Become A Bricklayer's Apprentice
Bricklayers build or repair structures like fireplaces, floors, and walls, that are made of brick, concrete blocks or other types of masonry. Apprentices might practice reading blueprints, mixing mortar and grout in the correct proportions, understanding building code requirements and using safety practices. This occupation may be physically demanding, with heavy lifting, climbing, and bending on a repeated basis.
The median annual salary for bricklayers and block masons according to the U.S. Bureau of Labor Statistics (BLS) was $47,950 in May 2015.
|Degree Level||High school diploma or equivalent|
|Key Skills||Manual dexterity, strength, and stamina; ability to use construction tools and construction software|
|Salary||$47,950 (2015 median for bricklayers and block masons)|
Source: U.S. Bureau of Labor Statistics, (May, 2015)
Because a bricklayer apprentice is an entry-level position, you only need a high school diploma or equivalent to get started. You'll start as an apprentice, where you'll learn the trade as you work. Apprenticeship programs provide both hands-on experience and classroom instruction.
Key skills that you'll need for this career include manual dexterity, strength, stamina, the ability to use construction tools, and the ability to use construction software.
Let's take a look at the steps you'll take to become a bricklayer's apprentice:
Step 1: Acquire a High School Diploma or its Equivalent
Before beginning an apprenticeship program, you should acquire a high school diploma or its equivalent. High school classes in areas such as shop, mechanical drawing, and math can teach students the basic skills needed to learn bricklaying. Math classes are of particular importance, aiding in calculation of weight, volume, and measurements.
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Step 2: Enroll in an Apprenticeship Program
An apprenticeship program encompasses both classroom training and on-the-job experience to teach you bricklaying skills. Programs typically last three to four years and include at least 144 hours of classroom time and 2,000 hours of hands-on experience each year. Skills learned include reading blueprints, using industry tools, following safety procedures, and understanding building codes.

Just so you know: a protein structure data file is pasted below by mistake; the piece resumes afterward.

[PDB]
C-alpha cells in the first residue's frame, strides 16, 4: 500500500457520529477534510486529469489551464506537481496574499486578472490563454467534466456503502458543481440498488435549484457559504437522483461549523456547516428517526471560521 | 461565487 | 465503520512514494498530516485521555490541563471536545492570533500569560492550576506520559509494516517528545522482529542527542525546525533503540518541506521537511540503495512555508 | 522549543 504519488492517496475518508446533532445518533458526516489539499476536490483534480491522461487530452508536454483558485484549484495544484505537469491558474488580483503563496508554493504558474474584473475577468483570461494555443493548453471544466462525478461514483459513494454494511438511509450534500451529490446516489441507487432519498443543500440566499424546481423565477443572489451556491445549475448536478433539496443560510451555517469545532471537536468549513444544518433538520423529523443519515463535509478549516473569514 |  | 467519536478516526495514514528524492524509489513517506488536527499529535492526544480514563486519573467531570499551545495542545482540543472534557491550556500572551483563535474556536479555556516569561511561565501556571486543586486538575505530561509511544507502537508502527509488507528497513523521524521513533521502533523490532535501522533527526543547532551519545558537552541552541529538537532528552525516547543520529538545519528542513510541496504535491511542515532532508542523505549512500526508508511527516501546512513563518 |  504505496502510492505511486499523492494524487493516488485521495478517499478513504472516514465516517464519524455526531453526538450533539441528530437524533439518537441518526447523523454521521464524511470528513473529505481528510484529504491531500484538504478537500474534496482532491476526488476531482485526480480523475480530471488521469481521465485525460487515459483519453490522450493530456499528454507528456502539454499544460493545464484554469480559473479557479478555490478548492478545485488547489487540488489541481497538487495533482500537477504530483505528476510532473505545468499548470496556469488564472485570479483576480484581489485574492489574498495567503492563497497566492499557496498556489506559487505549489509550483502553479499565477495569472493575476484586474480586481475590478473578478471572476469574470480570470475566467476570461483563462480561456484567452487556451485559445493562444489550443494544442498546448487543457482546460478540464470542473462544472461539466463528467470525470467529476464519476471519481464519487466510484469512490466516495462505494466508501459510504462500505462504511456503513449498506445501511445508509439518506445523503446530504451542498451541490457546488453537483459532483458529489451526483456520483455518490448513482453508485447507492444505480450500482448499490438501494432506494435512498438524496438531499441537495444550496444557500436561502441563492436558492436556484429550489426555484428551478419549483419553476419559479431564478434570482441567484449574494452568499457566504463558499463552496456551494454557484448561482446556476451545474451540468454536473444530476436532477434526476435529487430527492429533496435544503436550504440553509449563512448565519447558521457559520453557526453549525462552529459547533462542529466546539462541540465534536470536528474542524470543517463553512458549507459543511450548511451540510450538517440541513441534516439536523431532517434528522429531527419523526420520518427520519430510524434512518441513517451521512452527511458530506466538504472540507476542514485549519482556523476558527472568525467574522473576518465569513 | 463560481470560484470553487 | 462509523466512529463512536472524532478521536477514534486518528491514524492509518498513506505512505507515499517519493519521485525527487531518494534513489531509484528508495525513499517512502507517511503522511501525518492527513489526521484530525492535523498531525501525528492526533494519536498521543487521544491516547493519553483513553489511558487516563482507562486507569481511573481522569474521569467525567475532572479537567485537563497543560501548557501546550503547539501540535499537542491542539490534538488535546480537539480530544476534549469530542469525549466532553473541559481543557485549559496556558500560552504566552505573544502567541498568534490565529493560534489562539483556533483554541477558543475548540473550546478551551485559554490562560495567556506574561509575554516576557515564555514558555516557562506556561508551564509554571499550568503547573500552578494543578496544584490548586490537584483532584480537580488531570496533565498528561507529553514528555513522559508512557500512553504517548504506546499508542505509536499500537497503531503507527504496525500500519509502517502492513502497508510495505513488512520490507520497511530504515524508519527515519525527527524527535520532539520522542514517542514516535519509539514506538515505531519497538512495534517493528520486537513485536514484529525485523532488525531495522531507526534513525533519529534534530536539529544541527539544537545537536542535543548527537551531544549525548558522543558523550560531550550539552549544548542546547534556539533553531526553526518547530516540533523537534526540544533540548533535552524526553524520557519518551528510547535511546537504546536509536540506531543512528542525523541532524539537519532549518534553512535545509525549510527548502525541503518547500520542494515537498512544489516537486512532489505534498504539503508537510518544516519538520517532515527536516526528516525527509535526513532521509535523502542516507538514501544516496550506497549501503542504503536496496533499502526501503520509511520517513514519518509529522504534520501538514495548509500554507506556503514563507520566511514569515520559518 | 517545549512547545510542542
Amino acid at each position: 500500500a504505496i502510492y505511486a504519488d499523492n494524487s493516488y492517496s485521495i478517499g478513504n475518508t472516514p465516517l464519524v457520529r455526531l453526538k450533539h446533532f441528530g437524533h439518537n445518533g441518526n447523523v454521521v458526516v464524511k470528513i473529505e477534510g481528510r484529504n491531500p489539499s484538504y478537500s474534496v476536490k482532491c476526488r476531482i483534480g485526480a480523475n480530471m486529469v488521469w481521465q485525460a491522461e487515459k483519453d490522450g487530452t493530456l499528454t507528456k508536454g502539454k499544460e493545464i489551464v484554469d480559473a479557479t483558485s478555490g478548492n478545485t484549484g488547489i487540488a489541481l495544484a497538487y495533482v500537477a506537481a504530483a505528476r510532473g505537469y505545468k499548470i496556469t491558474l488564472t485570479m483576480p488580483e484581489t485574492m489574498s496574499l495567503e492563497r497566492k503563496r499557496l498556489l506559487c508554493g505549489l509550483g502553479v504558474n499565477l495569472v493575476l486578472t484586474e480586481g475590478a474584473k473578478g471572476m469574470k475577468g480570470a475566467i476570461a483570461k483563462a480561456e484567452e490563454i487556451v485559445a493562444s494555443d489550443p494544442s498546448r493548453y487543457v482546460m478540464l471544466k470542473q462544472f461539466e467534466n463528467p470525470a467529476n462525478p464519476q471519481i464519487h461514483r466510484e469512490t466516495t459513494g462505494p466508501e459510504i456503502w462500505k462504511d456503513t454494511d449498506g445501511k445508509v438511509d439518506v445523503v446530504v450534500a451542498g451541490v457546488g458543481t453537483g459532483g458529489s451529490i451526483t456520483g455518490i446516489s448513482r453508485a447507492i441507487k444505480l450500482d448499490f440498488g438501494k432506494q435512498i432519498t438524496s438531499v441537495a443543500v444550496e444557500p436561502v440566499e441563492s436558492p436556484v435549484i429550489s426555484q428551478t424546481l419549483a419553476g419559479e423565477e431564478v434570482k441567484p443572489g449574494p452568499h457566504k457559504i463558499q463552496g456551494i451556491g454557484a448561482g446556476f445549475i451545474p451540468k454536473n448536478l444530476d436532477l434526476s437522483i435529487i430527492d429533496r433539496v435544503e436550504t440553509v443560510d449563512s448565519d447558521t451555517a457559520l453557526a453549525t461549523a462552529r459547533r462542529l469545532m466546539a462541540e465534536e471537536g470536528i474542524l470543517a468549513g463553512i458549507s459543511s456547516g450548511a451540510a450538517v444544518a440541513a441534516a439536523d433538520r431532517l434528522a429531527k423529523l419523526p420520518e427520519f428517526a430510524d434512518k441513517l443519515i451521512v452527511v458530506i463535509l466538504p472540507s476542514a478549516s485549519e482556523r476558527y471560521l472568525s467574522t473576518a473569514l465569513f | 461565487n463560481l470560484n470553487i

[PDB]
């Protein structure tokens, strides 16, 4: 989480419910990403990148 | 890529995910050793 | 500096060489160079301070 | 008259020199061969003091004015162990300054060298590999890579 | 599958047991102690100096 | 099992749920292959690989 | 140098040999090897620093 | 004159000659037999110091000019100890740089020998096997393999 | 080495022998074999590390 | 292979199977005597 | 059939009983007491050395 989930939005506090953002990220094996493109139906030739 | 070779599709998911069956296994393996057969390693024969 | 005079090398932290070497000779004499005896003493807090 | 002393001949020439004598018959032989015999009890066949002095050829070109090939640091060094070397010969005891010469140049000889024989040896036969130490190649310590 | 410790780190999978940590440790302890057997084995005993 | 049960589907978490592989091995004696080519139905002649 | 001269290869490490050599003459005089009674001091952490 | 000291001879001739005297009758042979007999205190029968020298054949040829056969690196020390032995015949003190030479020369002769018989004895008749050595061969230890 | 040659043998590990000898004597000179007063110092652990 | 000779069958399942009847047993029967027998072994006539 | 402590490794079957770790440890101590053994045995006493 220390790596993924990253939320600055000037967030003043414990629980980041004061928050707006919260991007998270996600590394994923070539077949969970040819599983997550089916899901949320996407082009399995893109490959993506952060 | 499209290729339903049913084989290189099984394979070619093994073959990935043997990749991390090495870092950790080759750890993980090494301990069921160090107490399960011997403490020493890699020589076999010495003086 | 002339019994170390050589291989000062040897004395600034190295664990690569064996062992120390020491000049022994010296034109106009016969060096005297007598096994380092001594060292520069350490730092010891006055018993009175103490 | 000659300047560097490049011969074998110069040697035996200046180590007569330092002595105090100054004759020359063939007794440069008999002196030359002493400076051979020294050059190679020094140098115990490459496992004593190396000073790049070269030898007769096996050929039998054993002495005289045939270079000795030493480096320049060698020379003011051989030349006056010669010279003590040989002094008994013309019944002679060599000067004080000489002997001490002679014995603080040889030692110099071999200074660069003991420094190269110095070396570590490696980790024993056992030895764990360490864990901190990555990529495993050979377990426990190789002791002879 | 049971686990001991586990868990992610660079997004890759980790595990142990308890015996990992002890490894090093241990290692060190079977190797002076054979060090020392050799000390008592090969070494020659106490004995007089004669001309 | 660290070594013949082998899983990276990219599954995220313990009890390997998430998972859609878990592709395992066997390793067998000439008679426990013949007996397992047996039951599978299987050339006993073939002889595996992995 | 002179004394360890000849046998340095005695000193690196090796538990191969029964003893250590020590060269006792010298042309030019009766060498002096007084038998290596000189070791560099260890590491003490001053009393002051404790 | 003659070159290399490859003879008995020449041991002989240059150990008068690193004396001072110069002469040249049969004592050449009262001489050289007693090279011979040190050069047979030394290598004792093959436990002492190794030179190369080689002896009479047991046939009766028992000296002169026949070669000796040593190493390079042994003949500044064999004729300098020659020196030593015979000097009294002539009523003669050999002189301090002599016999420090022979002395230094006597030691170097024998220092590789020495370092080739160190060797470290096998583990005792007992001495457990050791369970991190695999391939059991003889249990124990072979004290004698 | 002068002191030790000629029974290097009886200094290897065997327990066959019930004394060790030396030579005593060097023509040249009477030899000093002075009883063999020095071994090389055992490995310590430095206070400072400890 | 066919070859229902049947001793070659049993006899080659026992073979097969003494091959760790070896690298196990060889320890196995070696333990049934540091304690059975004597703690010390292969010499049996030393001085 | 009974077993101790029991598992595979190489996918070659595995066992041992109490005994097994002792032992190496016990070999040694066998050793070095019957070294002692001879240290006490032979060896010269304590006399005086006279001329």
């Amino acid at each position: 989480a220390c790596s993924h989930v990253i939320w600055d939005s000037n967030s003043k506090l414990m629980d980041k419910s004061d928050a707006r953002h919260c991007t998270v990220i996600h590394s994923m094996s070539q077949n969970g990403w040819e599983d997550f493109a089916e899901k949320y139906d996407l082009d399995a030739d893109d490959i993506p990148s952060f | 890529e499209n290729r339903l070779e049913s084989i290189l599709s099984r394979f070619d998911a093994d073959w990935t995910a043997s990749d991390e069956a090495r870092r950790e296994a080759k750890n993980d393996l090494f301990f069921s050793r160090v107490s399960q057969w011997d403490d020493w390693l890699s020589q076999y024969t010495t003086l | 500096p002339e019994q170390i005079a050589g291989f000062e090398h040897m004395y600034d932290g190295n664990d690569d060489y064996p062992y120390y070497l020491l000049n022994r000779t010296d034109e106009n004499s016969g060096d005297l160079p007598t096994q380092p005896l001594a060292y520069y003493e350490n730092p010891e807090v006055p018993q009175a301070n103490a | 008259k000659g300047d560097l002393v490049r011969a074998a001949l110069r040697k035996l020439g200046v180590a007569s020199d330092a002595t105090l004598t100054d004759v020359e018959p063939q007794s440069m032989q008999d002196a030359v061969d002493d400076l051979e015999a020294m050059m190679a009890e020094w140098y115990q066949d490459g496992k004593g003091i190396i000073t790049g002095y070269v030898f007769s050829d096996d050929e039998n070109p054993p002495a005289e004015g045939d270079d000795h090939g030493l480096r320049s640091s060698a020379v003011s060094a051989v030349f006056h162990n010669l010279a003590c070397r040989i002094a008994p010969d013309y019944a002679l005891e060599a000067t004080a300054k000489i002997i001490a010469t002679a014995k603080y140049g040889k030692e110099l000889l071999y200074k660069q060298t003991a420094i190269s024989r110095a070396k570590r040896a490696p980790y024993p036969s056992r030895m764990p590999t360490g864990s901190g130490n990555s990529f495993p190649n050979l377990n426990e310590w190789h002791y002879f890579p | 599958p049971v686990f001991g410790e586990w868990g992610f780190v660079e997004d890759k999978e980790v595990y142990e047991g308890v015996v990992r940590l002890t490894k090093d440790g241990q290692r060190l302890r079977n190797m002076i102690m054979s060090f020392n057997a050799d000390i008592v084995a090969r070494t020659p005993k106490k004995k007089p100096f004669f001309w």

The BLS states that the apprenticeship program may change in the future. When an apprentice can demonstrate competence in vital skills, the apprenticeship will be complete. This will lead to shorter apprenticeship periods for individuals who learn the skills faster and who can demonstrate proficiency.
- Be in good physical shape. The physically demanding nature of this work requires that apprentices be in good physical condition before starting apprenticeship programs. This reduces the risk of accidents and injuries.
Step 3: Complete a Diploma or Degree Program to Advance Your Career
You may benefit from completing masonry programs at community or technical colleges. Some of these programs award academic credit for apprenticeship hours or are designed to supplement apprenticeship programs. These programs can provide additional technical knowledge and may provide the option for students to transfer to 4-year universities.
A bricklayer apprentice position offers all training on the job, so you only need a high school diploma to get started in this career.